Paraformaldehyde-fixed brains were sectioned coronally (at 20μm thickness) using a sliding microtome (CM1900; Leica, Germany). For immunohistochemistry (IHC), slices were blocked with phosphate-buffered saline (PBS) containing 10% fetal bovine serum (FBS) and 0.5% Triton X-100 for 1.5 hours, and incubated with anti-GFAP (Z0334; Dako Cytomation, Denmark), anti-Iba1 (019-19741; Wako, Japan), anti-YM1 (#01404, Stemcell Technologies, Canada) and anti-Calbindin-D28K (CB38; Swant, Switzerland) antibodies at 4°C overnight. Slices were then incubated with Alexa Fluor 488-conjugated AffiniPure Goat anti-rabbit IgG secondary antibody (111–545–003; Jackson ImmunoResearch, USA) for 1.5 hours. For Thioflavin-S staining, slices were stained with 0.015% Thioflavin-S (T1892; Sigma, USA) for 15 minutes at room temperature. After mounting, slides were imaged using a Zeiss fluorescence microscope (Axio Observer A1; Zeiss, Germany).

Cell culture

SH-SY5Y human neuroblastoma cell line was maintained in Minimum Essential Medium (MEM, 41500–034; Gibco, USA) plus F-12 nutrient mixture (21700–075; Gibco, USA) supplemented with 10% fetal bovine serum (FBS, SH3007; HyClone, USA), 0.11 g/L sodium pyruvate, and 1.69 g/L sodium bicarbonate. BV2 microglia cell line was maintained in Dulbecco’s modified Eagle’s medium (DMEM, 12100–046; Gibco, USA) supplemented with 10% FBS, 1% L-glutamine (GLL01; Caisson laboratory, USA), and 1.85 g/L sodium bicarbonate. Cell lines were grown at 37°C in a humidified 5% CO2 chamber.

In vitro Aβ aggregation

HFIP treated Aβ (Ultra-pure Aβ42, HFIP, A1163-2; Kelowna) was dissolved with DMSO, and the Aβ-DMSO solution was then added into 10mM Tris/PBS buffer to form 100 uM Aβ solution. The pallet was further removed from Aβ solution by centrifugation (17000 ×g, 15 min, 4˚C). The supernatant of 100 μM Aβ solution was then kept at 4˚C for 24 h to form oligomer Aβ. The oligomeric Aβ was characterized by using immunoblotting (Figure 11A, CSP=0 μM).

To determine whether CSP could alter Aβ aggregation, 5 μM HFIP-Aβ was incubated with 0, 22, 44, 220, and 440 μM CSP for 24 and 48 hours, and their aggregation status was determined by immunoblotting.

Immunoblotting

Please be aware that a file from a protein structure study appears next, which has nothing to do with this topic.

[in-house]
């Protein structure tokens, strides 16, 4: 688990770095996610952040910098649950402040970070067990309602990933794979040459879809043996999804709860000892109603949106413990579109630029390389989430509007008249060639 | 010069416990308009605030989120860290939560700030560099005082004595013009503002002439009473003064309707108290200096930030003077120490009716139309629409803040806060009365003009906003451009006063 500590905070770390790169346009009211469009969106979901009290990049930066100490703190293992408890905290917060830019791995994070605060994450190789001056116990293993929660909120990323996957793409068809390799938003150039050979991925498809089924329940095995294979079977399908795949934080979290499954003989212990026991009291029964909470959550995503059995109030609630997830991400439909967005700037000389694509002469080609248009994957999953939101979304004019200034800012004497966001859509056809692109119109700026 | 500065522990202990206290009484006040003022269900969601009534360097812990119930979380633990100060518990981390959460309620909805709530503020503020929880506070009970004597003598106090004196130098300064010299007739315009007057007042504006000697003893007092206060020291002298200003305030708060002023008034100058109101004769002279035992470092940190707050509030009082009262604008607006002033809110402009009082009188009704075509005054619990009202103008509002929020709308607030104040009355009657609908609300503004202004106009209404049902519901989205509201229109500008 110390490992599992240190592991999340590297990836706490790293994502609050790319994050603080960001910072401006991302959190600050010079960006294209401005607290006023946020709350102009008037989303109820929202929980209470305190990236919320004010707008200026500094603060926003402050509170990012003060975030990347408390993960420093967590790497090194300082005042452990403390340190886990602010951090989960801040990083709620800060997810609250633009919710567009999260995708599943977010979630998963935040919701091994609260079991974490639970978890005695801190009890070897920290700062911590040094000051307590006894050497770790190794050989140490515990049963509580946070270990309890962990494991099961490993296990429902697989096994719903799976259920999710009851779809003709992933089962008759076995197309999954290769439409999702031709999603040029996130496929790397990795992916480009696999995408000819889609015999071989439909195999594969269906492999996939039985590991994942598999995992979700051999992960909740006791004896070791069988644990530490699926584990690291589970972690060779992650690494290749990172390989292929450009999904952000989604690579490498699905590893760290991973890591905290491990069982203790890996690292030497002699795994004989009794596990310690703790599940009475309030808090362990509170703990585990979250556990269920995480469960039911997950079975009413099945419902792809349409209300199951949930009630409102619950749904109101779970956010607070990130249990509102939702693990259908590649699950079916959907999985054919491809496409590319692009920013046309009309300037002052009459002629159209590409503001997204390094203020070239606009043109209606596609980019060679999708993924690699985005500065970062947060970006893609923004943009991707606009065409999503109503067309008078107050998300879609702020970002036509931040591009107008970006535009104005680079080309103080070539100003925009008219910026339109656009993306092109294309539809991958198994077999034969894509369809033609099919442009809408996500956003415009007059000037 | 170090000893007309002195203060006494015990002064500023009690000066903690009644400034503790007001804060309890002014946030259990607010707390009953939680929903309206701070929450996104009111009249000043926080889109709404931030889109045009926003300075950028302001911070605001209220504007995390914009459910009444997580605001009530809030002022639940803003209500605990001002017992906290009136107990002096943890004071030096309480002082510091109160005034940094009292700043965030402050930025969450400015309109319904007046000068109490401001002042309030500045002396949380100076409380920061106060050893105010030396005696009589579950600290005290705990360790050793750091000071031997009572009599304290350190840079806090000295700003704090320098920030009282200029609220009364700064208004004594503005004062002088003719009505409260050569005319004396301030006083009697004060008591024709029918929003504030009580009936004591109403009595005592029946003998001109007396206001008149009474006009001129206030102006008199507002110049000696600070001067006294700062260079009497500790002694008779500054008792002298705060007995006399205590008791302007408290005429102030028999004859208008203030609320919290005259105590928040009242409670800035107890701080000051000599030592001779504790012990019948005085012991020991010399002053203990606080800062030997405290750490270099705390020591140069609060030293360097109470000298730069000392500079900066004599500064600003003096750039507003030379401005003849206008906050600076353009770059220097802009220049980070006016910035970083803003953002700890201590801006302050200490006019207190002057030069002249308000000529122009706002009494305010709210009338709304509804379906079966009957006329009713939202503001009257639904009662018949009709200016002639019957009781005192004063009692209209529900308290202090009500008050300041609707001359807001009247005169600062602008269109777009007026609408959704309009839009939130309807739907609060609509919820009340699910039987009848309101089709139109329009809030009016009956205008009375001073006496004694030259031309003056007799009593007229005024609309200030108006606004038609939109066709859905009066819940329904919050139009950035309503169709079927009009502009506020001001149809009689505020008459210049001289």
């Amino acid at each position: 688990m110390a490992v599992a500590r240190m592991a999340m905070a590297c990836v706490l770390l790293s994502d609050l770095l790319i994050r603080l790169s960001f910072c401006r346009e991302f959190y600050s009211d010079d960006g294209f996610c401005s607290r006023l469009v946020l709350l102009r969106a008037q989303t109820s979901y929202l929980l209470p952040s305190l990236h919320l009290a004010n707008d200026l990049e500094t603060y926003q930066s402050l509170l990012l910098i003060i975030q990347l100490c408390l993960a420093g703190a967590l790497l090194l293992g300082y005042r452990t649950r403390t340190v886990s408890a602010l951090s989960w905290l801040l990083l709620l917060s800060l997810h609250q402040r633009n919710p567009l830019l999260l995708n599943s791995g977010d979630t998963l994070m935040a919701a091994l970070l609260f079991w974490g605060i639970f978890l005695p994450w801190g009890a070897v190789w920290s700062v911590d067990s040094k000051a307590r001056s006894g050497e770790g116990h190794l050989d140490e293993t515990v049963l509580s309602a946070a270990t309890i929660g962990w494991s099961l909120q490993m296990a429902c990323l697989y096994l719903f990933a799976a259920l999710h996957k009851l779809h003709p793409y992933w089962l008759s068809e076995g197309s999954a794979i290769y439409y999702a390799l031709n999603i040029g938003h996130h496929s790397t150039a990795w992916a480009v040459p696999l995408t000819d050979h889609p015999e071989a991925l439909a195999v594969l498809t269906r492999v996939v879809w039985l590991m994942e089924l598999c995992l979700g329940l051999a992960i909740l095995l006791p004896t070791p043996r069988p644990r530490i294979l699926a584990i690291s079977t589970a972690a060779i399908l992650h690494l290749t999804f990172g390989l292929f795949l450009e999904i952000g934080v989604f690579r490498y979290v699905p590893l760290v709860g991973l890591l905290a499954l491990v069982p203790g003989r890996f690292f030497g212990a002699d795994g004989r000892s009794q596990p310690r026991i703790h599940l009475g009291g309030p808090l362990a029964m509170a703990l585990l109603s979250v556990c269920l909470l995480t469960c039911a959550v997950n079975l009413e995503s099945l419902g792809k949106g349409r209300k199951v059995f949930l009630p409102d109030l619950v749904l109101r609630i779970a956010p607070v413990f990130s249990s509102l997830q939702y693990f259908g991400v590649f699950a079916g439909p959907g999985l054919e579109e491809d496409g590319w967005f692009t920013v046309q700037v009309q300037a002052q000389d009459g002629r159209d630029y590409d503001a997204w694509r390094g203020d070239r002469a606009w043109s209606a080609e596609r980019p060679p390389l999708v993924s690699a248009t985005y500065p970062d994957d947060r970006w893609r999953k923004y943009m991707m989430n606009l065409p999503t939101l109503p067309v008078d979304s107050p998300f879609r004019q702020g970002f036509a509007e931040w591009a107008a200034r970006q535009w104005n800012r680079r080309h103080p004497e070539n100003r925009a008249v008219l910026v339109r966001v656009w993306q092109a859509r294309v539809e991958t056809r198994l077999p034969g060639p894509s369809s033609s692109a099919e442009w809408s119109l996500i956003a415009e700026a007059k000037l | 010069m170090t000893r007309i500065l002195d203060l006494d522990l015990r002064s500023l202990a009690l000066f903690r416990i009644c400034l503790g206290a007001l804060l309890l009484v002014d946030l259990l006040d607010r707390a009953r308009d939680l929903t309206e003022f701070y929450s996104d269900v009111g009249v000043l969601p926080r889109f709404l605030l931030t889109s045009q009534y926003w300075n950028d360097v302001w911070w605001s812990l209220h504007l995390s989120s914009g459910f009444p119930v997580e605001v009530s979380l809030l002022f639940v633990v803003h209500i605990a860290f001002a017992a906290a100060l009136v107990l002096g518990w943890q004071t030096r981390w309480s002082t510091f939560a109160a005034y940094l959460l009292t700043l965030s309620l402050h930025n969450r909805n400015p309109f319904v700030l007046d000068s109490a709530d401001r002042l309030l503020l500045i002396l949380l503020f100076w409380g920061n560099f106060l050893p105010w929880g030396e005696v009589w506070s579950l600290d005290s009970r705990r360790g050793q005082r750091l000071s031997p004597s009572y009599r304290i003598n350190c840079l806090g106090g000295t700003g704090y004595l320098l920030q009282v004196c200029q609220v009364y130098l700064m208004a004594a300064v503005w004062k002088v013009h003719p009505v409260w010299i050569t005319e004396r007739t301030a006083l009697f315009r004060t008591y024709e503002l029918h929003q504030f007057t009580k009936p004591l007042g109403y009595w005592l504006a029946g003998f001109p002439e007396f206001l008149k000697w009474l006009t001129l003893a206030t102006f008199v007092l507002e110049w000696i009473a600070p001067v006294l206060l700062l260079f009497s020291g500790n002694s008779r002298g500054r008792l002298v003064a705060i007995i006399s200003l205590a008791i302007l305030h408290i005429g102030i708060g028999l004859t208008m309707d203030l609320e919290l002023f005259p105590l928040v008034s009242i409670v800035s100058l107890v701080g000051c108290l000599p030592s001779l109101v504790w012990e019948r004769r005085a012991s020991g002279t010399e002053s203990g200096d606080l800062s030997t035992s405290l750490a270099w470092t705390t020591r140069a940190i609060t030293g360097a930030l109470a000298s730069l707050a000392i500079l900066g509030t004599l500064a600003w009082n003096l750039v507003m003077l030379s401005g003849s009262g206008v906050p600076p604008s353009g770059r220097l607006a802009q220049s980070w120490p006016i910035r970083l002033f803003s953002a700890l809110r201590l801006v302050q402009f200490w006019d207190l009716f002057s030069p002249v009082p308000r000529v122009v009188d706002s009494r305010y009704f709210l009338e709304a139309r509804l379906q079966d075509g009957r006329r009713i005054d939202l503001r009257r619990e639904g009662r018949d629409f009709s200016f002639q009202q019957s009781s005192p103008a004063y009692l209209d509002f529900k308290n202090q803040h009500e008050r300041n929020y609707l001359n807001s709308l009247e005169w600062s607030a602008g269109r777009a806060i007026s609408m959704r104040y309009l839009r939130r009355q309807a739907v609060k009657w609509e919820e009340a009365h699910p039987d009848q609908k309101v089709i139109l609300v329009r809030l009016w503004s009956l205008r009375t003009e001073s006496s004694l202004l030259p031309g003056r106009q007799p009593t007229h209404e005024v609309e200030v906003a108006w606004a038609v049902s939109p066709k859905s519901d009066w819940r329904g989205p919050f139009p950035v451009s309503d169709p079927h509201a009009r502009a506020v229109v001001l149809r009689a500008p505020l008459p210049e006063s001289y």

Cell lysates (10 μg of total protein) or aggregated Aβ peptide were separated via 10% Tris-glycine polyacrylamide gel electrophoresis, transferred to polyvinylidene difluoride (PVDF, IPVH00010; Millipore, Germany) membranes. Membranes were blocked in casein blocking buffer (B6429; Sigma Aldrich, USA) for 1 hours and probed with primary antibody for anti-iNOS (610328; BD Bioscience, USA), anti-GAPDH (G8795; Sigma Aldrich, USA) or anti-Aβ (6E10, SIG-39320; Covance, USA) antibodies. Membranes were washed with TBST buffer (150 mM NaCl, 10 Mm Tris-HCl, and 0.05% Tween-20, pH 8.0) and probed with horseradish peroxidase (HRP) conjugated goat anti-mouse IgG and goat anti-rabbit IgG (12–349, 12-348; Merck Millipore, Germany). Protein signals were visualized using a chemiluminescent HRP substrate ECL detection system (WBKLS0500; Merck Millipore, Germany) and quantified by a luminescence imaging system (LAS-4000; Fujifilm, Japan).

MTT assay

SHSY-5Y cells reaching 75% confluence were incubated with different concentrations of CSP or un-nanosized curcuminoid for 4 hours at 37°C, and then treated with 5 μM oligomeric Aβ was added at a final concentration of 5 μM. After 48 hours incubation, medium were removed and 10 μL of 3-(4, 5-Dimethylthiazol-2-yl)-2, 5-diphenyltetrazolium bromide (MTT, 10 mg/mL) solution were added for 4 hours incubation. Cells were then lysed with 100 μl of lysis buffer (10% SDS and 20 mM HCl) at 37°C overnight. Cell survival was determined according to the optical density at 570 nm with the ELISA reader (TECAN Sunrise™ Absorbance Reader, Switzerland).